Does anyone have a child that is Bipolar

Having such a hard week … Dr changed her meds. She is having rages about everything to do with school work. We have taken off so much that she is now a grade behind. HELP!!!

I don’t have any experience with your situation, but I want to lift you up in prayer and just encourage you.

It is amazing that you are devoting yourself to your child by homeschooling. Just know that if she is behind doing home school, she would be further behind in public school. Or, she would be simply passed along.

You were designed to be her mama and you are the one who can best teach and raise her.

Stay strong mama!


No, I don’t have experience in the realm of Bipolar. My experience lies in Aspergers and things of that nature. I can’t imagine what you go through every day. Kudos to you for putting in the time and effort each day - that alone makes you a wonderful woman, and a wonderful mama. @TzuGal is right… if your daughter is “behind” in homeschool, then likely she would be in public school (if not simply shuffled along from grade to grade - which is a horrible disservice!) Remember, your child is never “behind” unless compared to the “standards” of our US school system. And remember this: the US school system tries to fit kids into a box - if you don’t fit into that box, then you are “behind!” Nope… I don’t believe it! Each child has their OWN “box” - their own place that he or she should be. If your working hard each day, at your child’s level, then despite the good and bad times, she is not behind, she as at level - HER level. It’s SO hard as parents and teachers to not focus in on GRADES and AGES and grade/age appropriate material, but really, that is very different from what is appropriate for YOUR child. Try to take a deep breath, slow things down each day and work at your daughter’s level. You can pick up the pace later, when she’s having a better day. Make a simple goal for today: (I don’t know your daughter’s age… let’s just say 8) - for example the goal could be read a story (or have your read a story to her) - and she can draw a picture about it and tell you about the story… or, if she can write, have her write one simple sentence about it. That’s just an example, but start small… then build up slowly. I used to work with Autistic children and sometimes, at the beginning of the year, that’s all we did - one goal a day. If it was a good day, we could add to that goal. The next day or week, we could add 2 goals to our list, etc etc. It eases the kids in. If they fell apart suddenly, we’d stop - go for a walk, play a game, or something else light hearted until it was time to move back to our goals. Remember, your daughter is her own person - not a grade that the school system says she should be performing at. You are amazing for putting this time and effort in each day. Your daughter is amazing also. Deep breaths and baby steps! :slight_smile:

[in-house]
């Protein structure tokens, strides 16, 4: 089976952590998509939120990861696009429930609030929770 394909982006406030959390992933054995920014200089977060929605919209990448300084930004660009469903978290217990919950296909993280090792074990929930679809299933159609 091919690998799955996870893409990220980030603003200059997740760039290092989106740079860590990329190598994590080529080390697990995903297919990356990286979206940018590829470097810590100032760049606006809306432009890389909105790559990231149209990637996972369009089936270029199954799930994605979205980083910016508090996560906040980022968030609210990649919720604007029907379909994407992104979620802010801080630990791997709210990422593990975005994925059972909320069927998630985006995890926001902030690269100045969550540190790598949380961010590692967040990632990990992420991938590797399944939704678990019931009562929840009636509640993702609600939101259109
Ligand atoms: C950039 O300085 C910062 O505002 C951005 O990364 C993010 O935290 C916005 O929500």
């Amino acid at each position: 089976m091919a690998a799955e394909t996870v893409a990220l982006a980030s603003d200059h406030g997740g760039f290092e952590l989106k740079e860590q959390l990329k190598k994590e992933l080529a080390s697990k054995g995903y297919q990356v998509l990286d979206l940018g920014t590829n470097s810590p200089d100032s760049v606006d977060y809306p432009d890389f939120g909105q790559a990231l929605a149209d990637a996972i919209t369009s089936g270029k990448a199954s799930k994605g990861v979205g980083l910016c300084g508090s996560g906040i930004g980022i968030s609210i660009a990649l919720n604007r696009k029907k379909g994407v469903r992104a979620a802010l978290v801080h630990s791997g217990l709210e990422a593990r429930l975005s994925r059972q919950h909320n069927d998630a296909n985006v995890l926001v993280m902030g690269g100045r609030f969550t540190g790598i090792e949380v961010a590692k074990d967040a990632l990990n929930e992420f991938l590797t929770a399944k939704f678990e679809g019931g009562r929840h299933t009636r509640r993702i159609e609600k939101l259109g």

Triton17 You will never know how much you encourage me. Thank you for your tips on schoolwork and making things not so tense. This week has been a bad week and I have truly needed the encouragement. Thank You So Much.